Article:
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Celestial Navigation Theory

The Navigational Triangle

A flat plane triangle can be solved using trigonometry. Knowing 2 sides and an angle, SAS, the third side and a second angle can be determined.

The Celestial Triangle, which is laid out on the face of the planet, is a spherical triangle.

In this triangle we also know 2 sides and an angle, Latitude, Declination and LHA.

Pub 229 is a set of tables which solves the triangle using spherical trigonometry.

Enter the table with:
1. Latitude
2. Declination
3. LHA

We extract :
1. Hc (height computed)
2. Z (azimuth)

Hc is compared to Ho (height observed) along with Z converted to Zn and then plotted from your Assumed Position to give a line of position.

The Celestial Triangle’s three points are defined by the Pole, your DR Position (latitude and longitude) and the Objects Geographical Position (GHA and Declination)

The Component Parts

Ho - Height Observed: This is the Sextant observation (Hs) corrected for height of the eye above sea level and for refraction. (Dip, Altitude Correction)Triangle

Lat - Latitude: This is your DR Latitude rounded to the nearest whole latitude.

Dec - Declination: This is exact Declination for the body observed at the time of the sighting.

LHA - Local Hour Angle: This is Meridian Angle (t). The Angle between your Longitude and the objects GHA (Greenwich Hour Angle). It is expressed as a whole number.

LHA = GHA - West Long or + East Long

Navigational Triangle

AP - Assumed Position
DR - Position
GP - Geographical Position, GHA and Dec of the Body

PUB 229 Entering Argument:

LHA Local Hour Angle LHA= GHA - W Long
         GHA + E Long
Note: Long is changed to make LHA a whole number, Lat and new Long become AP.

LAT DR - Lat rounded to nearest whole Lat.
DEC - Exact Declination of body.Sphere triangle
HS - Height Shot
HA - Apparent Altitude     Corrected for Index Error and Dip Angle
HO - Height Observed    All Corrections Applied
The angle that would be formed at the center of the earth between the Observer’s celestial horizon and the line of sight to center of the body.
HC - Height Computed for DR position
Index Correction:
Corrections for inaccuracy in reading the sextant. Add or subtract.
Dip Angle:
Height of Eye. Difference between the Horizontal reference plane and the visible horizon. Always subtracted.
Altitude Corrections:
Entered with HA (apparent altitude). A correction that take the following factors in account: Always added for lower limb.
Correction for bending of light rays coming from the body shot.
Correction for 1/2 of the body’s diameter.
Increase in apparent size of the sun and moon as a result of the increase in apparent altitude.
The difference in apparent altitude as viewed from the surface of the Earth and in the center of the Earth.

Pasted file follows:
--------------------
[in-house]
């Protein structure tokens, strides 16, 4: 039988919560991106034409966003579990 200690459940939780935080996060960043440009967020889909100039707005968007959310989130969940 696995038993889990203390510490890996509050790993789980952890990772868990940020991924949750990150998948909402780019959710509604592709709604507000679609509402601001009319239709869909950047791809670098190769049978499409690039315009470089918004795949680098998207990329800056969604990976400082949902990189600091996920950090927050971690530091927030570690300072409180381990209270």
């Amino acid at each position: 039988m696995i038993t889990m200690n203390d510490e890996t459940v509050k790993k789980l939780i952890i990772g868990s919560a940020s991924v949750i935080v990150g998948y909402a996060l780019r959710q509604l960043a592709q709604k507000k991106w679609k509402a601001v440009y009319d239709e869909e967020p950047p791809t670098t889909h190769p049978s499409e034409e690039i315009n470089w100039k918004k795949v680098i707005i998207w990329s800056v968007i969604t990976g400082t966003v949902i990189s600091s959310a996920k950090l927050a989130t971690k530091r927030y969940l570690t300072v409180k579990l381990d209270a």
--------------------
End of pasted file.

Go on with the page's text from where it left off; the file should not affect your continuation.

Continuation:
Additional Corrections:
Correction for non-standard conditions. Barometric pressure and temperature.
Altitude Correction is done in two parts using apparent altitude and H.P. (horizontal parallax). Follow instruction on correction table. Always added.

See Celestial Navigation DiagramCelistial Navigation
Click image for more detail      

Download Sunline Worksheet
Download Local Apparent Noon Worksheet
Download Latitude by Polaris Worksheet

Great Circle Calculator

L1 = Departure Latitude
L2 = Destination Latitude
DLO = Difference in Longitude
D = Distance
1. If L1 and L2 are Contrary in name, Treat L2 as a negative.
2. If course is negative, add 180 degrees.
3. If DLO is greater than 180, enter as negative.
4. Distance in miles = = CosD x 60
5. Subtract when crossing the equator

Cos D = (Cos L1 x Cos L2 x Cos DLO) + -(Sin L1 x Sin L2)

Initial Course Angle:

Cos Angle = Sin L2 - (Cos Dist x Sin L1)
(Sin Dist x Cos L1)
Note: Distance in degrees

Points along the route.
Determine Lat for known Long.

L1 = Departure Latitude
L2 = Destination Latitude
DLO1 = Diff of Dep Long to known Long
DLO2 = Diff of Arrival Long to known Long
DLO12 = Diff between Dep and Arr Long.

Tan Lat = Tan L2 x Sin DLO1 = Tan L1 x Sin SLO2
Sin DLO12

Cosine – Haversine

Sight Reduction
Hc = Height Computed
Z = Azimuth Angle
L = Assumed Latitude
D = Exact Declination
LHA = Local Hour Angle
Note: Angles must be in degrees and tenths

= Arcsin (sin L sin D + cos L cos D dos LHA)

Z = Arccos (sin D - (sin L sin Hc)
cos L cos Hc
  • If Latitude and Declination are contrary or LHA is greater than 180 Degrees, Declination is negative.
  • If Z as Calculated is less than zero, add 180 degrees.

Great Circle
Publication 229 Solution:
Enter 229 with:
Lat = Latitude of point of departure
Dec = Latitude of destination
LHA = Difference in longitude

1. If HC and Z are of body above the horizon
Then D = 90 - HC (D = Distance)
(Z = Initial Course)
2. If HC and Z are of body below the horizon
Then D = 90 + HC and C = 180 - Z

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